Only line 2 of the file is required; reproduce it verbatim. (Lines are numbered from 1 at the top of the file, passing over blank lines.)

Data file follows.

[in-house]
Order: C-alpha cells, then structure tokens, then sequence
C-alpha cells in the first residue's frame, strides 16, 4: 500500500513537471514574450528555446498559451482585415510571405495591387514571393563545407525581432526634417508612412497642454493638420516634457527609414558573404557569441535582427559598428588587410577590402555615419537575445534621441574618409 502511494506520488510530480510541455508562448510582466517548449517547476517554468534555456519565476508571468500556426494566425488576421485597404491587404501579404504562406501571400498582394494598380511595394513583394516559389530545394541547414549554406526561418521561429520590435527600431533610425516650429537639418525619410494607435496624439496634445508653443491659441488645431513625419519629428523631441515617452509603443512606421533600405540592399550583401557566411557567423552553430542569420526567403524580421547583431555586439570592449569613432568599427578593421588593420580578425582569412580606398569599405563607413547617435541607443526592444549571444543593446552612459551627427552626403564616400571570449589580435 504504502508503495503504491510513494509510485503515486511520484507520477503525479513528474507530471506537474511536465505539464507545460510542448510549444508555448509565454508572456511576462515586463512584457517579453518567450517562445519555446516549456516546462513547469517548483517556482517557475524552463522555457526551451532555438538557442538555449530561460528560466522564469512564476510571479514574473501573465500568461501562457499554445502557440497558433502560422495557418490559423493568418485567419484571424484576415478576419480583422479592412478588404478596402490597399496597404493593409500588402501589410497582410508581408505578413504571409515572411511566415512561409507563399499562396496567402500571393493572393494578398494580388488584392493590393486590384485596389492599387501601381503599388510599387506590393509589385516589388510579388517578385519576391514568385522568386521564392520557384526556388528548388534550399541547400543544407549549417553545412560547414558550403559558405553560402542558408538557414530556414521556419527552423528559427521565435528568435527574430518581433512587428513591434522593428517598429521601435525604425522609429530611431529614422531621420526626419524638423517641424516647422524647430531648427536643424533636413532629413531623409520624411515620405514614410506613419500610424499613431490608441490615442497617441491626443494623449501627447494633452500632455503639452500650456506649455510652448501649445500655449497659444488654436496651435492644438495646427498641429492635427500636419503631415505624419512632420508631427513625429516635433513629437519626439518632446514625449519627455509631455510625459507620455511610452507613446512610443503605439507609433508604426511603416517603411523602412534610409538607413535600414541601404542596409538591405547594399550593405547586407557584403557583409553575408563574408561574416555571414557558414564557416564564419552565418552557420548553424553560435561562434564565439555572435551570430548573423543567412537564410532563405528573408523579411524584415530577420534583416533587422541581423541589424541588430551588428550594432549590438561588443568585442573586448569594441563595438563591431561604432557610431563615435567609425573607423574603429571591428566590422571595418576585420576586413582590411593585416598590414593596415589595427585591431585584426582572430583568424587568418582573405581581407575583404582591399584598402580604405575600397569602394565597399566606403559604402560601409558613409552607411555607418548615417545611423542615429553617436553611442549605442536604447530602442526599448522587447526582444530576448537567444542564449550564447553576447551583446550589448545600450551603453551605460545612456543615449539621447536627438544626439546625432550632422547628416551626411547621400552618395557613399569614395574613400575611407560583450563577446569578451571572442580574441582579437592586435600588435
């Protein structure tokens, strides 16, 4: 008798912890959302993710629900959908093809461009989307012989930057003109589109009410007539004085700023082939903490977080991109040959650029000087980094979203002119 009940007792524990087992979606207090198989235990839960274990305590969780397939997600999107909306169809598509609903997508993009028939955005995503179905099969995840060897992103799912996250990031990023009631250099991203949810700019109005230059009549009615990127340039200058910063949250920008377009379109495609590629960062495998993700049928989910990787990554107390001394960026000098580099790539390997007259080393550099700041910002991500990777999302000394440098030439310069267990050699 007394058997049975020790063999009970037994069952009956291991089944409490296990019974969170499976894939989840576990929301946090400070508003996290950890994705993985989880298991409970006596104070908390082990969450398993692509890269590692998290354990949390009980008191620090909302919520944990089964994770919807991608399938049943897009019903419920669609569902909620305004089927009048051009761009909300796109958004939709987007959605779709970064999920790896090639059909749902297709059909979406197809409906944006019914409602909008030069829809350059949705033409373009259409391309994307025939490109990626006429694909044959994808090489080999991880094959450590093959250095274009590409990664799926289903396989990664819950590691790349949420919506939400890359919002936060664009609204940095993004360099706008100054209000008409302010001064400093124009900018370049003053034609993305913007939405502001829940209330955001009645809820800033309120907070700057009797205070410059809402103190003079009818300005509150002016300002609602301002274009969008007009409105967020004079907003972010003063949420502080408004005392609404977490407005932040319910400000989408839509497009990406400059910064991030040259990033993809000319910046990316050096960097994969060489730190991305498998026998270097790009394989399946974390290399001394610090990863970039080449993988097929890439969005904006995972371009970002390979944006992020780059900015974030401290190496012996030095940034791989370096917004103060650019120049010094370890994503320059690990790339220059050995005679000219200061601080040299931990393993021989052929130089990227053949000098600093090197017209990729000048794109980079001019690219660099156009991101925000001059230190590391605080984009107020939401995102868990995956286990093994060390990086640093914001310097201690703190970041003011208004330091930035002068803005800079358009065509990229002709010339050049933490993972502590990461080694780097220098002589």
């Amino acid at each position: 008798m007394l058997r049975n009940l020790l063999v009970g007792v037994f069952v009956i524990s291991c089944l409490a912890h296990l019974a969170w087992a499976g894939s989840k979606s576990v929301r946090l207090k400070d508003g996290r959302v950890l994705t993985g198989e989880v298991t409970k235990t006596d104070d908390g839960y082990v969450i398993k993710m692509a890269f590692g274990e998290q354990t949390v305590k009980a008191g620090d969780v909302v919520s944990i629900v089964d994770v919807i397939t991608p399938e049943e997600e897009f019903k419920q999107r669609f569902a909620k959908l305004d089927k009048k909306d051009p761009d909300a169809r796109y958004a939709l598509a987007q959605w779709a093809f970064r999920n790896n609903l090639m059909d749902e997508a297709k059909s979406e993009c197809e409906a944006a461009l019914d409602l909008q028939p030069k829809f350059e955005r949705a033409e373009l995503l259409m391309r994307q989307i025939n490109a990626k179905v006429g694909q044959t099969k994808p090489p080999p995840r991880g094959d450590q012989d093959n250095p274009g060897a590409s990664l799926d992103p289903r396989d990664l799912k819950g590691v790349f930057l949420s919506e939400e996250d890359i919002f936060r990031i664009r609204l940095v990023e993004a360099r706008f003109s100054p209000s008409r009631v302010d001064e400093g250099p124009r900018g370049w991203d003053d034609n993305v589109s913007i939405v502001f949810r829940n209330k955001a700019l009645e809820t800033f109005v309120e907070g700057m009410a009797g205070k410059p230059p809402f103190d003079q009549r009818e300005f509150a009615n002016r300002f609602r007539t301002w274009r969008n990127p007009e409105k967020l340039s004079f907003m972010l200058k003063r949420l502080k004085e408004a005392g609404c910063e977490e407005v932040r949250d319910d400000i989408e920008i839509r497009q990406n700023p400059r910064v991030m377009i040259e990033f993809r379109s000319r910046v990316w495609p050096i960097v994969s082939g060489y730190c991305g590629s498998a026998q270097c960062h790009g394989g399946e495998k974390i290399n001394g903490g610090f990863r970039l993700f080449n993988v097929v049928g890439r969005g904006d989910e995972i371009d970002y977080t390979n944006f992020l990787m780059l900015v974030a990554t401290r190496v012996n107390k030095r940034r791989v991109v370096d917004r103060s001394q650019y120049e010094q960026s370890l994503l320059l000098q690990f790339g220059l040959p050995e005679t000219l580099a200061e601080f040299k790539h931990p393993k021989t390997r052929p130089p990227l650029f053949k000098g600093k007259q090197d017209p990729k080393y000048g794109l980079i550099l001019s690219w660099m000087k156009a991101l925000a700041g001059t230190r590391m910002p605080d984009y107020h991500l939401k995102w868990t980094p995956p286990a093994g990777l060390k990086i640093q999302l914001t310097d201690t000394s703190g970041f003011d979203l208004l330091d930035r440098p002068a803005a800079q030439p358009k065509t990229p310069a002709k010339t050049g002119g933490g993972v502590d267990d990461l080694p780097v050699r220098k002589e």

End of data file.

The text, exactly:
Order: C-alpha cells, then structure tokens, then sequence